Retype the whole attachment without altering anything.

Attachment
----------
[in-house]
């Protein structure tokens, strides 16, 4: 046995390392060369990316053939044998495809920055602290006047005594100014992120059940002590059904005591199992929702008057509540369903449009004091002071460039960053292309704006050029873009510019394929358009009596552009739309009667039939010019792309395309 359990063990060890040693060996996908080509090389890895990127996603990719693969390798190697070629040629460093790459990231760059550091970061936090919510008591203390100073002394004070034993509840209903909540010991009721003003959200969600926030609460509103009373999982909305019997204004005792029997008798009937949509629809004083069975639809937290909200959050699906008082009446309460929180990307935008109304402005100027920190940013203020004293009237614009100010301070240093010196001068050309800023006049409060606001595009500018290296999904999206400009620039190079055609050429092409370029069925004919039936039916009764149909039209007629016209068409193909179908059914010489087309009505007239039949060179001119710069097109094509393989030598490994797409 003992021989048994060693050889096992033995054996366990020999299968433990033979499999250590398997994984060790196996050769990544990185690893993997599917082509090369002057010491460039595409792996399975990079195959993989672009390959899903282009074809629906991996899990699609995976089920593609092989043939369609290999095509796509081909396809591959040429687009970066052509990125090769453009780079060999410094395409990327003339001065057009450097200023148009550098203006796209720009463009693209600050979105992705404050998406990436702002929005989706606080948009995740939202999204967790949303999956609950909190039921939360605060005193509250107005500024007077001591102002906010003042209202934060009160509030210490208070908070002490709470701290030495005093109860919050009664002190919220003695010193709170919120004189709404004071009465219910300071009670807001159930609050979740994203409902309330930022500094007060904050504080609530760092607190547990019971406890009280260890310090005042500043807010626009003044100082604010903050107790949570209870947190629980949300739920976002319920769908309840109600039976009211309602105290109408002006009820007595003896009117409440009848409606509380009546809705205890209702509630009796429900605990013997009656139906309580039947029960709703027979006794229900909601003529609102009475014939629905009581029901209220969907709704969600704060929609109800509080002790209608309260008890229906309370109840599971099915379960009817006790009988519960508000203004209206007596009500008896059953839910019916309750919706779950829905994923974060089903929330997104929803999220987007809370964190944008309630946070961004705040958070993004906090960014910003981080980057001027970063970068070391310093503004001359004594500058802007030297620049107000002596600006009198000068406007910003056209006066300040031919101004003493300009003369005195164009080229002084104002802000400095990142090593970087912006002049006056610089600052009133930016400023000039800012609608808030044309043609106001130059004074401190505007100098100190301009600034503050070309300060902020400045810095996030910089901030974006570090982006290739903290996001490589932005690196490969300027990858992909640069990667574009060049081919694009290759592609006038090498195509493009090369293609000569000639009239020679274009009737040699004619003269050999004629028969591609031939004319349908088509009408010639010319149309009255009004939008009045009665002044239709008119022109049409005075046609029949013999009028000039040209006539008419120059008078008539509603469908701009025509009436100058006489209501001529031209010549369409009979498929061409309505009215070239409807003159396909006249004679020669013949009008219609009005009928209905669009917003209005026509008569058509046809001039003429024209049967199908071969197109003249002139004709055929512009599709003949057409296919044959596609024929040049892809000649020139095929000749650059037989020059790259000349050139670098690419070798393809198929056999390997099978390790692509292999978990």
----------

[in-house]
């Protein structure tokens, strides 16, 4: 046995390392060369990316053939044998495809920055602290006047005594100014992120059940002590059904005591199992929702008057509540369903449009004091002071460039960053292309704006050029873009510019394929358009009596552009739309009667039939010019792309395309 359990063990060890040693060996996908080509090389890895990127996603990719693969390798190697070629040629460093790459990231760059550091970061936090919510008591203390100073002394004070034993509840209903909540010991009721003003959200969600926030609460509103009373999982909305019997204004005792029997008798009937949509629809004083069975639809937290909200959050699906008082009446309460929180990307935008109304402005100027920190940013203020004293009237614009100010301070240093010196001068050309800023006049409060606001595009500018290296999904999206400009620039190079055609050429092409370029069925004919039936039916009764149909039209007629016209068409193909179908059914010489087309009505007239039949060179001119710069097109094509393989030598490994797409 003992021989048994060693050889096992033995054996366990020999299968433990033979499999250590398997994984060790196996050769990544990185690893993997599917082509090369002057010491460039595409792996399975990079195959993989672009390959899903282009074809629906991996899990699609995976089920593609092989043939369609290999095509796509081909396809591959040429687009970066052509990125090769453009780079060999410094395409990327003339001065057009450097200023148009550098203006796209720009463009693209600050979105992705404050998406990436702002929005989706606080948009995740939202999204967790949303999956609950909190039921939360605060005193509250107005500024007077001591102002906010003042209202934060009160509030210490208070908070002490709470701290030495005093109860919050009664002190919220003695010193709170919120004189709404004071009465219910300071009670807001159930609050979740994203409902309330930022500094007060904050504080609530760092607190547990019971406890009280260890310090005042500043807010626009003044100082604010903050107790949570209870947190629980949300739920976002319920769908309840109600039976009211309602105290109408002006009820007595003896009117409440009848409606509380009546809705205890209702509630009796429900605990013997009656139906309580039947029960709703027979006794229900909601003529609102009475014939629905009581029901209220969907709704969600704060929609109800509080002790209608309260008890229906309370109840599971099915379960009817006790009988519960508000203004209206007596009500008896059953839910019916309750919706779950829905994923974060089903929330997104929803999220987007809370964190944008309630946070961004705040958070993004906090960014910003981080980057001027970063970068070391310093503004001359004594500058802007030297620049107000002596600006009198000068406007910003056209006066300040031919101004003493300009003369005195164009080229002084104002802000400095990142090593970087912006002049006056610089600052009133930016400023000039800012609608808030044309043609106001130059004074401190505007100098100190301009600034503050070309300060902020400045810095996030910089901030974006570090982006290739903290996001490589932005690196490969300027990858992909640069990667574009060049081919694009290759592609006038090498195509493009090369293609000569000639009239020679274009009737040699004619003269050999004629028969591609031939004319349908088509009408010639010319149309009255009004939008009045009665002044239709008119022109049409005075046609029949013999009028000039040209006539008419120059008078008539509603469908701009025509009436100058006489209501001529031209010549369409009979498929061409309505009215070239409807003159396909006249004679020669013949009008219609009005009928209905669009917003209005026509008569058509046809001039003429024209049967199908071969197109003249002139004709055929512009599709003949057409296919044959596609024929040049892809000649020139095929000749650059037989020059790259000349050139670098690419070798393809198929056999390997099978390790692509292999978990």